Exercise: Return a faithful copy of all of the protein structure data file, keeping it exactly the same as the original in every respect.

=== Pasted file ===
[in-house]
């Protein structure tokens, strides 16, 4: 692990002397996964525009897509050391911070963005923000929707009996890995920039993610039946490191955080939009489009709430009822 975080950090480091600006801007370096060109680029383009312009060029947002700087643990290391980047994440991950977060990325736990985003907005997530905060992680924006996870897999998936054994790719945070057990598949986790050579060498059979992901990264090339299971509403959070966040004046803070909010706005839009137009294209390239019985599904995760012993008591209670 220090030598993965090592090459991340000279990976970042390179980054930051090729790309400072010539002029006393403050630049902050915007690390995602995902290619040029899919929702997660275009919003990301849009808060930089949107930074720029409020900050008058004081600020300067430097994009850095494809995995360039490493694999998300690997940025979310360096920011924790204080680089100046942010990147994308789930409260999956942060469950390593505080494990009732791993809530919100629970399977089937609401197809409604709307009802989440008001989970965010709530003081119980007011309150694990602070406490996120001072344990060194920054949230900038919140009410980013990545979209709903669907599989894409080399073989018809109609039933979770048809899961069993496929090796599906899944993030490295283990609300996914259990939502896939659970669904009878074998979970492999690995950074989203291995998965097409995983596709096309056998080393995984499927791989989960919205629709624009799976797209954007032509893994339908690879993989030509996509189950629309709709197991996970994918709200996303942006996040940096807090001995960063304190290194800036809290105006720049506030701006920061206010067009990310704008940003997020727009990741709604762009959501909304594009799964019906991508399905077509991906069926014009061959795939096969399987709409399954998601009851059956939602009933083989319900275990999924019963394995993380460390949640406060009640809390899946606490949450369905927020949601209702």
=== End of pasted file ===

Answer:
[in-house]
């Protein structure tokens, strides 16, 4: 692990002397996964525009897509050391911070963005923000929707009996890995920039993610039946490191955080939009489009709430009822 975080950090480091600006801007370096060109680029383009312009060029947002700087643990290391980047994440991950977060990325736990985003907005997530905060992680924006996870897999998936054994790719945070057990598949986790050579060498059979992901990264090339299971509403959070966040004046803070909010706005839009137009294209390239019985599904995760012993008591209670 220090030598993965090592090459991340000279990976970042390179980054930051090729790309400072010539002029006393403050630049902050915007690390995602995902290619040029899919929702997660275009919003990301849009808060930089949107930074720029409020900050008058004081600020300067430097994009850095494809995995360039490493694999998300690997940025979310360096920011924790204080680089100046942010990147994308789930409260999956942060469950390593505080494990009732791993809530919100629970399977089937609401197809409604709307009802989440008001989970965010709530003081119980007011309150694990602070406490996120001072344990060194920054949230900038919140009410980013990545979209709903669907599989894409080399073989018809109609039933979770048809899961069993496929090796599906899944993030490295283990609300996914259990939502896939659970669904009878074998979970492999690995950074989203291995998965097409995983596709096309056998080393995984499927791989989960919205629709624009799976797209954007032509893994339908690879993989030509996509189950629309709709197991996970994918709200996303942006996040940096807090001995960063304190290194800036809290105006720049506030701006920061206010067009990310704008940003997020727009990741709604762009959501909304594009799964019906991508399905077509991906069926014009061959795939096969399987709409399954998601009851059956939602009933083989319900275990999924019963394995993380460390949640406060009640809390899946606490949450369905927020949601209702």